Tag Archives: tradition

The Myth of Us and Them

I watched a documentary about the Amish last night. It reminded me of drives to St. Jacob’s for the farmer’s market and Amish bakery. Sour Northern Spy apples. Giant sugar cookie pigs. Sweet buns and fresh bread. The quaint characters we craned our necks to see as we zipped past in modern convenience. But most of all, it reminded me of me.

The program explored this strange subculture, both good and bad. The ones who left. The ones who stayed. Neither ones the villains. Both the victims, in their own way.

The customs. The secrets. The lines drawn in the sand. Tradition. Conviction. Fear.

And it all sounded so familiar. Not only from family stories of our strict Brethren sect, but from my life here and now. Because we draw lines in the sand too. In different places, but they are still there.

This is something I wrote a few months ago. It is a little different. I usually keep the rambly “poetic” pieces securely hidden in journal pages, but I’m running low on time and energy, and feeling a bit brave today.

How do we separate “us” and “them”?

We try to wrap our skinny arms around it, digging in our nails, gritting our teeth. So we can throw it down and beat it into submission.

We’re the church, we’re big on submission. Not the doing, but the saying.

White knuckled and wide-eyed. You can almost smell the fear. In whispered rumors and wild innuendo… cause that sort of thing is contagious, you know? We have to keep that shit, excuse me, sin out. We cannot let them win.

So we create our own. Our own music. Our own slang. Even our own breath mints.

But we are them.

And they are us.

No matter what brand of candy we chew.

Culture was never the problem. Creating a new one won’t save us. Bullying “them” pleasantly, with our kind intentions, until “we”, happily deluded, feel safe.

But we are them.

And we are as full of shit as anyone.

And it’s clear enough, isn’t it, that we’re sinners, every one of us, in the same sinking boat with everybody else.

Our involvement with God’s revelation doesn’t put us right with God.

What it does is force us to face our complicity in everyone else’s sin.

Romans 3: 20 (MSG)

So here’s me, and yes, I used the word “shit.” If that’s all you can think about, then you probably missed the point anyway.

And I’m not kidding about the breath mints. “Testa-mints” – has anyone tried them? They’re like Certs, with a righteous after taste.

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10 Ways to Celebrate Leap Day

Sometimes it’s more of a curse than a blessing to have a child with a long memory. My, now 11 year old daughter clearly remembers celebrating Leap Day last time, when she was 7. Those were my homeschooling days when I spent a lot more time coming up with fun and “educational” things to do everyday.

Today, I have a sick child at home, 2 papers due for school (now that I’M the student) and a backlog of household chores that make me want to cry. But I’ve decided that they will still be there tomorrow.

February 29th only comes around once every 4 years. It hardly ever happens. I’m always complaining that I need more time, and here I have a whole extra day! Of course, it usually gets eaten up with the ordinary hustle and bustle. Just one more day in the rat race. What a shame! What a waste!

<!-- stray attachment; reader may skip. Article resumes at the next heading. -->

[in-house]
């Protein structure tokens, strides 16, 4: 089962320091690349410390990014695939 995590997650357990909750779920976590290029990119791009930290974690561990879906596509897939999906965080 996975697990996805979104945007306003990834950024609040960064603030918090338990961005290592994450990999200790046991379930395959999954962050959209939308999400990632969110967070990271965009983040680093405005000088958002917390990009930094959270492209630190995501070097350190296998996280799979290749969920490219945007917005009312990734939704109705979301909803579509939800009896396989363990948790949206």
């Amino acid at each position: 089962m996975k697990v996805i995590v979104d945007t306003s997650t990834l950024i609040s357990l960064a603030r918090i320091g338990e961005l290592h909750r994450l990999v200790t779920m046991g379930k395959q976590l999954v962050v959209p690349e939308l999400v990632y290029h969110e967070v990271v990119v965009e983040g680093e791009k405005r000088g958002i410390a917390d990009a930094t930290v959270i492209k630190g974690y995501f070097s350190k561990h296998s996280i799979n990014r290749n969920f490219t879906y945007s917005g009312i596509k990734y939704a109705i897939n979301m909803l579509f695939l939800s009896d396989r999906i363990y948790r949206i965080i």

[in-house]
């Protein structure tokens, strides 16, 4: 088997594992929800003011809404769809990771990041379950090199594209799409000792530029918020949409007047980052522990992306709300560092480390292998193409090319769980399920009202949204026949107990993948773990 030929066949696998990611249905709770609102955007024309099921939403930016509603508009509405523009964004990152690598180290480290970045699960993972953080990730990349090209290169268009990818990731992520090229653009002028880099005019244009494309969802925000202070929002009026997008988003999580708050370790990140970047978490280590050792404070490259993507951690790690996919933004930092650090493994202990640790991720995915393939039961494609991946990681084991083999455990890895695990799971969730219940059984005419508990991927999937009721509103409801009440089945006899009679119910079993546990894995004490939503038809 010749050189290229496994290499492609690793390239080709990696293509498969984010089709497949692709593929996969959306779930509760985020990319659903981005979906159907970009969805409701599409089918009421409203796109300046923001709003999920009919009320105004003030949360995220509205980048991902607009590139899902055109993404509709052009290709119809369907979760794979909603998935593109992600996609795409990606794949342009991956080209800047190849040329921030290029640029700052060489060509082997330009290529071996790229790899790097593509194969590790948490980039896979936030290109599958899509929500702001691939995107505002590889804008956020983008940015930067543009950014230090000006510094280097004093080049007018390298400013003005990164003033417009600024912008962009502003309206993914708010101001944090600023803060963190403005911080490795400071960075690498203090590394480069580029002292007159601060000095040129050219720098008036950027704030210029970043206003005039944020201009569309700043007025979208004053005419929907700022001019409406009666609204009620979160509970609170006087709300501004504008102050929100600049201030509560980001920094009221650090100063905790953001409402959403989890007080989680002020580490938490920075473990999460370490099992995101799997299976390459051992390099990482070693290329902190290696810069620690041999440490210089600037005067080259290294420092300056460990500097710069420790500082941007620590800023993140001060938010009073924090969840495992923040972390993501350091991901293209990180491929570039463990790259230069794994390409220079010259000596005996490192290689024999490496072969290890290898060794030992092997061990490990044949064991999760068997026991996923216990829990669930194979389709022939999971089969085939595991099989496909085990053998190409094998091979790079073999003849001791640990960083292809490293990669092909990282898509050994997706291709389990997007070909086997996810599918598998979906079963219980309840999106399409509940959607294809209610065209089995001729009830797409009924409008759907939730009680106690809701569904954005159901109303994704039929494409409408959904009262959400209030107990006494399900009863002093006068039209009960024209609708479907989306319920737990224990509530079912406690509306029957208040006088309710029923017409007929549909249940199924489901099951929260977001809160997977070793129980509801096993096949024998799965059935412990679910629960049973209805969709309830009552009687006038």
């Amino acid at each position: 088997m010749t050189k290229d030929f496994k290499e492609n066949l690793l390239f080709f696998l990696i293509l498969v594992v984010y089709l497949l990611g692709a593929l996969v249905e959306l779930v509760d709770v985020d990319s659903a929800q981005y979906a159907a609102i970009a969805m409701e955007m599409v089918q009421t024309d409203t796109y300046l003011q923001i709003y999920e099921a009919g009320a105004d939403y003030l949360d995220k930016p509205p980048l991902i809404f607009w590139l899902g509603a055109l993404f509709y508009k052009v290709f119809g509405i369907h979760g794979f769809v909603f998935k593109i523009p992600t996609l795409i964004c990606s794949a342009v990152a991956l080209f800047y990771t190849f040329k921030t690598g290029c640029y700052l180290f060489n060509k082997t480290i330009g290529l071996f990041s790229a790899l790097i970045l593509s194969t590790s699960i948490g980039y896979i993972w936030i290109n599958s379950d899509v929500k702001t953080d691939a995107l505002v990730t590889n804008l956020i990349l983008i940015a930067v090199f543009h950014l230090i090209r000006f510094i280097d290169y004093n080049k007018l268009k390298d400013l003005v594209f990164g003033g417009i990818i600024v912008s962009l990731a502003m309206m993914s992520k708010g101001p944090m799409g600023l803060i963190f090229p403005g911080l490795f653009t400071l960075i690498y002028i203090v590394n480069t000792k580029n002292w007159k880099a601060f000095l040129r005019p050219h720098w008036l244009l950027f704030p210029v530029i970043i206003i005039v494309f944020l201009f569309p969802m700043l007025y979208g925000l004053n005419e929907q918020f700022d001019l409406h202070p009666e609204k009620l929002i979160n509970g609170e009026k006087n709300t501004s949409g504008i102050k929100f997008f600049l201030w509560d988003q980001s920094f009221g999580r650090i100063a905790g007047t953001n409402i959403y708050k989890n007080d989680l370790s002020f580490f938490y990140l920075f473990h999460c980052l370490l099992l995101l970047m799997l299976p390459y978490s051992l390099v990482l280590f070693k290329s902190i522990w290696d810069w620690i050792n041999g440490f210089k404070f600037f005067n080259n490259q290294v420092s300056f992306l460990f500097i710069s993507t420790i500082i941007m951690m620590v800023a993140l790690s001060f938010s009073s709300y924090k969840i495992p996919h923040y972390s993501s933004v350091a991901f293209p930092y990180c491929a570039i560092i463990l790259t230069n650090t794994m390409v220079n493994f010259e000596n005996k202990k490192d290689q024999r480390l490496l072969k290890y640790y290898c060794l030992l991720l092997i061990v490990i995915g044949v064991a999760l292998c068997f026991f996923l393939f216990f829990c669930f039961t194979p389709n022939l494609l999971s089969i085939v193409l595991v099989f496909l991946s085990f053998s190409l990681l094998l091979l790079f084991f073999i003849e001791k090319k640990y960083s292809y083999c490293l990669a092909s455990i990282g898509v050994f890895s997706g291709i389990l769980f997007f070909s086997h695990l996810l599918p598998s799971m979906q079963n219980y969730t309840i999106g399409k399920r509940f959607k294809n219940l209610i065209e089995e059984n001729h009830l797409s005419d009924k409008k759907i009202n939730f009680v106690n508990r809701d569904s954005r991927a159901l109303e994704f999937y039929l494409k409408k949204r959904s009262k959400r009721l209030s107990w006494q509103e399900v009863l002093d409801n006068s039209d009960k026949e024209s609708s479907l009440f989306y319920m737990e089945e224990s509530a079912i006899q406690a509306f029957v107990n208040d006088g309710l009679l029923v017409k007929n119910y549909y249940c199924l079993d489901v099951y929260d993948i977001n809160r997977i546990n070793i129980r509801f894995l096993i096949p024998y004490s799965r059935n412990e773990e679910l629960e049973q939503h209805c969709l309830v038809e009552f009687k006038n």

Why not take advantage of this bonus day to do something special?

Or, if you can’t think of something special, here are 10 silly ideas the girls and I came up with to celebrate Leap Day:

1. Play Leap Frog. The girls remember doing this last Leap Year with our friend Shannon, who was quite pregnant at the time. They were impressed!

2. Sing and Dance to “Jumping Songs”. If you have children, you can let them join in too!

    • 5 Little Monkeys Jumping on the Bed
    • If You’re Happy and You Know it Leap Around
    • Jump Your Jigglies Out
    • Jump for my Love – Pointer Sisters
    • Jump Jump – Kriss Kross (remember them!)

3. Declare this to be EXTRA day – and give everyone extra. But only the good things: extra hugs, extra game, extra ice cream, extra Wii time…

4. Hide frog gummies all over the house. These are always fun, because you find candy in weird places for months to come.

5. Buy a box of EXTRA gum and hand it out to everyone you know.

6. Serve food that LEAPS: Kangaroo Steak, Bunny Tail and Jumping Beans for dinner. I suggest steak, mashed potatoes and green beans, but you can be as realistic as you like.

7. Watch Annie and try to work “Leaping Lizards” into every conversation.

8. Make a frog cake, then sing “Happy Leap Day to you!” Or you could be like me and buy an ice cream cake instead!

9. Write letters to yourself for next Leap Day, then put them in a time capsule to be opened in 2016. Futureme.org allows you  to e-mail letters and photos to yourself, and will send it to you at some future date. You can even include pictures. This is so much easier than trying to keep track of it myself!

You can even get an app for your iPhone or iPad – only $0.99!

10. Watch Larry’s Leap Year Lesson. I must admit that I floundered when they asked me why we have leap year, something to do with the earth’s rotation and how we calculate the calendar… Larry the Cucumber cleared it right up for me.

 I’m always looking for more ways to build memories and embarass my children. How do you celebrate Leap Year?

So here’s me, celebrating my made up holiday, because that’s how I want to use my extra time. I wonder what my kids will remember 4 years from now.


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